3. Adopt a lean approach to organizational operations One of the work practices that has spiked as a result of the COVID-19 global pandemic and its restrictions is remote working. This has allowed organizations to operate within lean management techniques. At my company, Mirai, we are the region's first learning innovations consultancy powering organizations with learning that empowers their people. In practicing what we promote to our clients, we operate a core team that is small, while also making use of a wide network of experts that we reach out to depending on the requirements of the project. This makes it easier for us to run a lean organization in a cost-effective way. Prior to the COVID-19 pandemic, we were already using Zoom meetings and online project collaborations in terms of work procedures, which enabled us to scale across three continents within our first year and a half. Having used this approach successfully, we believe that remote working and taking advantage of the services of freelancers can be used on a global scale in the operations of organizations.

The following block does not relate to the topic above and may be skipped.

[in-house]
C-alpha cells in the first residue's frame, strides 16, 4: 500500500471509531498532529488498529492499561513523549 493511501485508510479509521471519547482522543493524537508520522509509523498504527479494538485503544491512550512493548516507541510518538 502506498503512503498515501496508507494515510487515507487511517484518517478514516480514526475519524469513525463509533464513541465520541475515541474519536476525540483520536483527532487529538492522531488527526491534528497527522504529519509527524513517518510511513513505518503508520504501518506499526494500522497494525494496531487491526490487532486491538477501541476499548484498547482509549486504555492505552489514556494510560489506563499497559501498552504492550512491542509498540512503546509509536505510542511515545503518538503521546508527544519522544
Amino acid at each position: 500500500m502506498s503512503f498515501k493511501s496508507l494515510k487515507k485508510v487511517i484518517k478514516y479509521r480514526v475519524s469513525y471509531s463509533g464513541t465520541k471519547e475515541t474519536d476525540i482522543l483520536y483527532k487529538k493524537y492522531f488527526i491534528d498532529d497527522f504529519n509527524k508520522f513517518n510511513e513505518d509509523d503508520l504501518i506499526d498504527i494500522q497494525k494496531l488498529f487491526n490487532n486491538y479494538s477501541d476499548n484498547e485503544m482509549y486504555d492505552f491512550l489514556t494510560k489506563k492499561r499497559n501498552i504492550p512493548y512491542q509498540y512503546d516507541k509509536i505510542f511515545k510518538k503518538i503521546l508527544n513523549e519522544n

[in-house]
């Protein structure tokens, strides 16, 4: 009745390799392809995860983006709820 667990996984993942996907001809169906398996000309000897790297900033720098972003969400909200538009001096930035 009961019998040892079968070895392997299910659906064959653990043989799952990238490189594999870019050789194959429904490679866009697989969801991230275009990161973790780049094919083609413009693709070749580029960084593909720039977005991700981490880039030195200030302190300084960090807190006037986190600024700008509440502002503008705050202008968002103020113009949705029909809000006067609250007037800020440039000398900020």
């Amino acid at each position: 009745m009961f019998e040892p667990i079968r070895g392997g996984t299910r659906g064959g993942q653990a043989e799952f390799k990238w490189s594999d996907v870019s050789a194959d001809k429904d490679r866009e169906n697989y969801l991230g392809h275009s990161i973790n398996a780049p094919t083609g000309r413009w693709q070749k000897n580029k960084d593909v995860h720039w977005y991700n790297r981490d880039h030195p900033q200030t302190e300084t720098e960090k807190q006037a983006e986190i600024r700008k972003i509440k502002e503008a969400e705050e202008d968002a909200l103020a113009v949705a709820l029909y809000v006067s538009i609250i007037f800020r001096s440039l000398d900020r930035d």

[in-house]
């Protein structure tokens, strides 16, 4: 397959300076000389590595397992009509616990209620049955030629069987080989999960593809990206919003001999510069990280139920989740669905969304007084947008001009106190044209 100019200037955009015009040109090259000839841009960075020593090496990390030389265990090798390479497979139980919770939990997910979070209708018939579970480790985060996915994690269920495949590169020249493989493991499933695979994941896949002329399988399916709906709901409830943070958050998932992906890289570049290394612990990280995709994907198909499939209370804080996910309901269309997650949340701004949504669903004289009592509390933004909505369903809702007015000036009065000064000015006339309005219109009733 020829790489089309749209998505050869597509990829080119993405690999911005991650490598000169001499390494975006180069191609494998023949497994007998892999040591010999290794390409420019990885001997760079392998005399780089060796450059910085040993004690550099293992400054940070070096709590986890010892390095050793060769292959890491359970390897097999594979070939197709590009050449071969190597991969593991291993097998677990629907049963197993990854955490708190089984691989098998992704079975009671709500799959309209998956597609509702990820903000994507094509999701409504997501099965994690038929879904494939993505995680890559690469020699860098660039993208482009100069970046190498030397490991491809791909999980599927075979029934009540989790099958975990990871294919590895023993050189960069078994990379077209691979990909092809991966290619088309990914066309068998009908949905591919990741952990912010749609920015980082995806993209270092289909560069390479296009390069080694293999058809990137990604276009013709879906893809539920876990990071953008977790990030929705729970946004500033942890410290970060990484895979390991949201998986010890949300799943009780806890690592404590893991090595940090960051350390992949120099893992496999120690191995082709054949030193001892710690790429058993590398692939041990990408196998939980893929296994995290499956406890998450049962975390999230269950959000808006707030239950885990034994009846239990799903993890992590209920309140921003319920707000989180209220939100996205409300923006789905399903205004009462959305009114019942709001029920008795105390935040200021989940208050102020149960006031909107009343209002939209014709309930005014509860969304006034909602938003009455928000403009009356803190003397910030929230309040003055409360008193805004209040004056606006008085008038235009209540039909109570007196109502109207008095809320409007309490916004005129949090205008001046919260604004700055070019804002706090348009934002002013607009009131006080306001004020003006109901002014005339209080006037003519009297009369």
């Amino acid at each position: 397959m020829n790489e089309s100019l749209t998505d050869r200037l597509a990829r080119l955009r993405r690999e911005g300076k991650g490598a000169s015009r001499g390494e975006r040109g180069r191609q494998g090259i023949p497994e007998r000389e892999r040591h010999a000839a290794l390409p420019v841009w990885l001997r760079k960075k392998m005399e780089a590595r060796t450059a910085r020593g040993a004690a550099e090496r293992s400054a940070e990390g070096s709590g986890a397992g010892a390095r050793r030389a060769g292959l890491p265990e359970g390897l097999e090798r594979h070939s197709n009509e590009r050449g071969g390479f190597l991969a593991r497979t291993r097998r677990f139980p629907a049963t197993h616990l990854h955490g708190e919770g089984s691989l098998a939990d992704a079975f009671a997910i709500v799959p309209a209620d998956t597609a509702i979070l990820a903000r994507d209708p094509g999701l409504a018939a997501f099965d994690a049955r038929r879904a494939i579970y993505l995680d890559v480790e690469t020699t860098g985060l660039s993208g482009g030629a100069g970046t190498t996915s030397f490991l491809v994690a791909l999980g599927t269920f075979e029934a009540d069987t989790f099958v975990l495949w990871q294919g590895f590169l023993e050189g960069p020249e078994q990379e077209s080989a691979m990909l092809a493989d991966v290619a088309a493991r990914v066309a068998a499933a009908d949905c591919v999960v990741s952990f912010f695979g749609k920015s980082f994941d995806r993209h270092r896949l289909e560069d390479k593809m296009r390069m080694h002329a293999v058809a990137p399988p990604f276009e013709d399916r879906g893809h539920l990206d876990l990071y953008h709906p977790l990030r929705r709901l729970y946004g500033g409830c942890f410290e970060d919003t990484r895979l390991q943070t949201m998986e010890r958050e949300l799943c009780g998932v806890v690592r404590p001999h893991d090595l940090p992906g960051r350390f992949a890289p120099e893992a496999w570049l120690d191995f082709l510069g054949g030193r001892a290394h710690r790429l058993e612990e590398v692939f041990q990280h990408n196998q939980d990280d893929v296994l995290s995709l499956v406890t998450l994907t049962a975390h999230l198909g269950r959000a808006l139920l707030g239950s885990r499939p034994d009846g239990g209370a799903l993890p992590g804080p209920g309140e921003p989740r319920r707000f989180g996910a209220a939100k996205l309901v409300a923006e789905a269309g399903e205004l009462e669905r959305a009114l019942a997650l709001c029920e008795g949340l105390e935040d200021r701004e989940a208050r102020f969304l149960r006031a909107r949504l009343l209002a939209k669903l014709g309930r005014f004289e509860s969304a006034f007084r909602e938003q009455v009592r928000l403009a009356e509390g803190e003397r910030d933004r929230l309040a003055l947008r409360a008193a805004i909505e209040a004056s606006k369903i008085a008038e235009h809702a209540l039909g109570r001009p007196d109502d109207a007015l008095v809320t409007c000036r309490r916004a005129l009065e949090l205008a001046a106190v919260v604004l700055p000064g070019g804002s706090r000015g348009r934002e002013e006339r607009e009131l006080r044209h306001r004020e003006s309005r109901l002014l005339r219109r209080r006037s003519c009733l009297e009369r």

4. Be tactical in adjusting business models to meet current demands When responding to market volatility, you need to think of your business model before making crucial decisions. For instance, there was a period during the year when places suffered from shortage of face masks due to the pandemic; so many businesses saw this as an opportunity and invested in buying masks at a higher price to sell. The price hikes were however short-lived, and by the time prices returned to normal, many sellers experienced a loss. The lesson here is to make sure you understand your business model and operate within it, by being measured in taking risks.

5. Spend time more efficiently The increase in remote working has led to the reduction of in-person meetings, hence saving time efficiently and effectively. In-person meetings, after all, take up a chunk of the day, especially when you work in business development. People can rediscover how to create new connections via LinkedIn, pitch for business online, and even make global sales an exciting move going forward.

6. Reemphasize the need of being financially prudent The year 2020 has seen tough times on our individual, community, and government finances, which has taught us all a lot of valuable lessons. As a business, this is a time to save and be patient with your capital. Spend wisely and keep your reserves intact, unless you have a lot of capital to play with. For instance, you may not want to respond to stocks as aggressively as before, especially when it appears to be an opportunity to buy stocks that have crashed. This is because markets are unpredictable at this point, and it makes more sense to keep your capital safe.